Beginning Moby Dick

I’ve started reading Herman Melville’s Moby Dick. I mention Melville’s name not because there is another Moby Dick (a Disney prequel about Ahab’s troubled youth where he forgets to believe in himself?). but because I’m afraid it’s too easy to think of this book as unbirthed, always swimming around in the deep like the whale himself. It’s better, I think, to remember that a man wrote this monster into existence and that it can be read and tamed.

“Whales- Mammal or Fish? Moby Dick is the stupidest book ever written.”
SuperBruinMan at Bruins Nation, from The Stupidest Book Ever Written

Or maybe not. Melville is a classic example of the artist ignored in his own time. His peers were unable to appreciate this thing; what hope have I? Moby Dick has been over-interpreted, under-interpreted, and variously and conflictingly interpreted for over 150 years. Can I add anything interesting to the discussion? Probably not. Hopefully, and more likely, definitely, it can add something to me.

7 responses to “Beginning Moby Dick”

  1. I read Moby Dick in college and ended up loving it. I keep planning to re-read it someday. Will look forward to your thoughts–

  2. Comin’ up. I should also post my three-year old son’s surprisingly perceptive thoughts on Moby Dick as well. My wife has been reading him an edited version (by the publisher and by her) of the tale.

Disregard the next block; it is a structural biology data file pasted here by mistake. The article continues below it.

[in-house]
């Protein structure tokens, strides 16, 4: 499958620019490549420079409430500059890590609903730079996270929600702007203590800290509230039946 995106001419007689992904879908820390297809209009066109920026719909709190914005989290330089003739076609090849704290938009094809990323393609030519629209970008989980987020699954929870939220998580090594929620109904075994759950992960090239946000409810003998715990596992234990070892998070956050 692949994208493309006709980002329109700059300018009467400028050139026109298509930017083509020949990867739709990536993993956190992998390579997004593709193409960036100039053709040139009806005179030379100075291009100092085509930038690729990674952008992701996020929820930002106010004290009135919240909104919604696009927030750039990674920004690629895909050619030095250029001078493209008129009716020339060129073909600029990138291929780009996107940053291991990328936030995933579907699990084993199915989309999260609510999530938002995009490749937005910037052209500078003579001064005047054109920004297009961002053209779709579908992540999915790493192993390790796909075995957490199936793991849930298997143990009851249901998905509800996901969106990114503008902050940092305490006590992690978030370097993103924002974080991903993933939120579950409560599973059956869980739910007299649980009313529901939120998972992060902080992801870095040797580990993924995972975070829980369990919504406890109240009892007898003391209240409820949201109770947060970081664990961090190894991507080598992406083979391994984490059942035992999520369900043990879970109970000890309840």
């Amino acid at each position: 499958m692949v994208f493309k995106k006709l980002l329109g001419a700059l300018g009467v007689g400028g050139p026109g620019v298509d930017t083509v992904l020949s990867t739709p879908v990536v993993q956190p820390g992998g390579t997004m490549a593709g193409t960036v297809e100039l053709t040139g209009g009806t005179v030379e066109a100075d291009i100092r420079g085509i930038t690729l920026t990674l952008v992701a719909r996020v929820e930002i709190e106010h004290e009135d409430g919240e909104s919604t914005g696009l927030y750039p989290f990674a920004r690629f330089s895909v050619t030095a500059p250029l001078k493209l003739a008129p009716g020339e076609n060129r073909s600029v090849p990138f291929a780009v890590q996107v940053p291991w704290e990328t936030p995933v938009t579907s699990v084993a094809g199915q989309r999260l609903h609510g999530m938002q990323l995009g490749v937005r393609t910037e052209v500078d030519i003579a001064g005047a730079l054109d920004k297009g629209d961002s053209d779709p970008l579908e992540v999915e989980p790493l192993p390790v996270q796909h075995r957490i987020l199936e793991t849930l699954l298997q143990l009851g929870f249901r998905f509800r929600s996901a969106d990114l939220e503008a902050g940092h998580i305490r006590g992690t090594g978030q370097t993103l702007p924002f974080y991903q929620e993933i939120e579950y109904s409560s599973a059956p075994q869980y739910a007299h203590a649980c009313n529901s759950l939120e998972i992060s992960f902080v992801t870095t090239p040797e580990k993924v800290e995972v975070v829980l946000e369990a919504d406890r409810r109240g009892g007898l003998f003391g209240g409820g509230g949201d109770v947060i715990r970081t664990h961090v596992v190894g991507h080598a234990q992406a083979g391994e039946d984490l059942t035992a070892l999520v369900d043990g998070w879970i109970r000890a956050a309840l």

3. Don’t try to interpret it! It’s a hell of an adventure story. And a whole lot more.

  4. But – but – I must, Clemens! Although your, “whole lot more” leads me to question the veracity of your advice.

  5. I have never read Moby Dick. It was never in our high school curriculum (although we had a bunch of English & Australian authors to choose from), and I’ve always wanted to read it, but it’s also the kind of book that has a huge reputation, and can induce a headache on thought alone, but it’s in the overrall plan. It’s become like one of the things I must do before I die.

  6. I’m about 1/6 of the way through, Anastasia, and I’m loving it. It’s one those books that has to be read at the right time, I think. I would have totally missed, misunderstood and ignored all the biblical allusions the first time I read it, missing half the book, for example.

    And welcome to Upper Fort Stewart!

  7. […] As far as plot-avoiding chapters in incredibly long classic-fiction goes, Cetology isn’t so bad. Melville is usually very entertaining. And there’s at least some foreshadowing of how our first meeting with the majestic and formidable whale will play out. By the way, the whale, Melville will have you know, is definitely not a mammal, but is, in fact, “a spouting fish with a horizontal tail.” You shouldn’t have given up so soon SuperBruinsMan. […]

Leave a Reply

%d bloggers like this: